I was shocked to look back over the first seven months of this blog and find not one single mention of pie crust. Pie crust happens to be my specialty— I've tried more recipes for pie crust than for any other single dish. I've used butter, lard, shortening, oil, and duck fat. I've cut the fat in, blended it in, rubbed it in and rolled it. I've chilled water, bowls, fats, the table and my hands. I doubt I'll ever stop experimenting, but I'm currently working with a recipe I'm pretty happy with.
My best tips for pie crust: No shortening or oil. Stick to all-butter or half-butter, half-lard (or other rendered animal fat - the duck fat was pretty sublime). Don't forget the salt or sugar: I use a teaspoon of salt and a tablespoon of sugar for a double-crust, but you may like more or less. Chill everything, all the time, as much as possible, including your hands if they touch the dough. Food processors aren't worth the time it takes to clean them.
Two tricks that I am currently using with my crusts: vodka and a rolling pin. Increasing the amount of water in the recipe and replacing about half of it with vodka, a tip I first picked up at Smitten Kitchen (and here's an update), makes your dough more pliable, and since the vodka evaporates in the oven, you don't sacrifice crispness. My doughs tend to be a little crumbly, so I really love the vodka trick, which means I never have to see a sheet of pie crust crack on the way into the dish. I've noticed that the ease of working with this dough means that overworking it is tempting, so it can get tough, but overall it's improved my crusts.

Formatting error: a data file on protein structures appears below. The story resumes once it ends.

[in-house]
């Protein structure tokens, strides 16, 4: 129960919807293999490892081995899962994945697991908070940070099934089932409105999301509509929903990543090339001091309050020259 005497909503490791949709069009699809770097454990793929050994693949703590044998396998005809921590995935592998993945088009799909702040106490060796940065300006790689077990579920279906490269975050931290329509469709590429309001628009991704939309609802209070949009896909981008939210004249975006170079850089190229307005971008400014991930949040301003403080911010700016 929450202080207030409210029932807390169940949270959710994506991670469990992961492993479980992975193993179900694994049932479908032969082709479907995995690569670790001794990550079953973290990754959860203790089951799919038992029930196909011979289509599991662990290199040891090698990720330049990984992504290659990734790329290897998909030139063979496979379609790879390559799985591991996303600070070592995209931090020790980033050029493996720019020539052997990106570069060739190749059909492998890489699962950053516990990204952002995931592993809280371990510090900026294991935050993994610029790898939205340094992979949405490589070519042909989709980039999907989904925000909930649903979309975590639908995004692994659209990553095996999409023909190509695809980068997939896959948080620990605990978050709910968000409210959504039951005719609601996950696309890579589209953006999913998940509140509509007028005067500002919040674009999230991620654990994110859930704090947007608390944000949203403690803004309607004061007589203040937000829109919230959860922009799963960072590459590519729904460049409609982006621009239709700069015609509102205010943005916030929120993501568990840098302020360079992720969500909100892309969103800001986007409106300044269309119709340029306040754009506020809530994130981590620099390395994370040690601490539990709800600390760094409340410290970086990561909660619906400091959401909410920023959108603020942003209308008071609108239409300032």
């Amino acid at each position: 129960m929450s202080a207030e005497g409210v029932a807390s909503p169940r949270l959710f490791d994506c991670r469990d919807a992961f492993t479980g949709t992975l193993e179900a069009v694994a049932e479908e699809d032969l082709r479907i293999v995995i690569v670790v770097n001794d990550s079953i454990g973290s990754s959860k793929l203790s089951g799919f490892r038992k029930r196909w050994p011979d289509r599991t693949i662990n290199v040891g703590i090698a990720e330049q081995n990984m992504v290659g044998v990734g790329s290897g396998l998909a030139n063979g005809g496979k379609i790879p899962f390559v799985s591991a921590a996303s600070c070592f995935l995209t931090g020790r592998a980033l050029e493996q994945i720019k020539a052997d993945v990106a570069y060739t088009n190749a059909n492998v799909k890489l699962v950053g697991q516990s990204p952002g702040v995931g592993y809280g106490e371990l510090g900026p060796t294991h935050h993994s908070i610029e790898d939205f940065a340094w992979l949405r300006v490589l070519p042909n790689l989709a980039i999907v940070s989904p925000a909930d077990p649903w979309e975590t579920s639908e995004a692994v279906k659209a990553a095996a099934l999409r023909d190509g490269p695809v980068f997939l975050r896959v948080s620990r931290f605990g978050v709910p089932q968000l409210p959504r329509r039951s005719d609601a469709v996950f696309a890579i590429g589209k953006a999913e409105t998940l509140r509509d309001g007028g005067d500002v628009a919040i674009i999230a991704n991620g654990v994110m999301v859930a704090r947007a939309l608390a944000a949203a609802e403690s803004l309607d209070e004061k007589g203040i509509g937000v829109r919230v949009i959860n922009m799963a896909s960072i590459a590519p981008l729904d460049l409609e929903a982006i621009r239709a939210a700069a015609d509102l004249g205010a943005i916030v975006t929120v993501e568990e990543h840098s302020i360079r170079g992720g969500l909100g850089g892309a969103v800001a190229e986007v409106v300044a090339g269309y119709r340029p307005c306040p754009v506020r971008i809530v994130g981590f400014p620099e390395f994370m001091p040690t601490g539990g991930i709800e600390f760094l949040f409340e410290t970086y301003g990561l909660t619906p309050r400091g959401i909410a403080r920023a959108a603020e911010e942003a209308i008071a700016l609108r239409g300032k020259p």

The second trick I'm into right now is using a rolling pin to integrate the fat. I cut up the fat into smallish chunks, toss it into the dry ingredients, and then run over it with the rolling pin, pressing the fat into sheets. After a few rolls, I toss the mixture and roll again, repeating the process until all of the fat has been squashed out, and it looks like the photo above. Then it can be scraped into a bowl and the water (and maybe vodka) can be added as usual. The rolling makes lots of little layers of flour and fat, and produces excellent flakiness.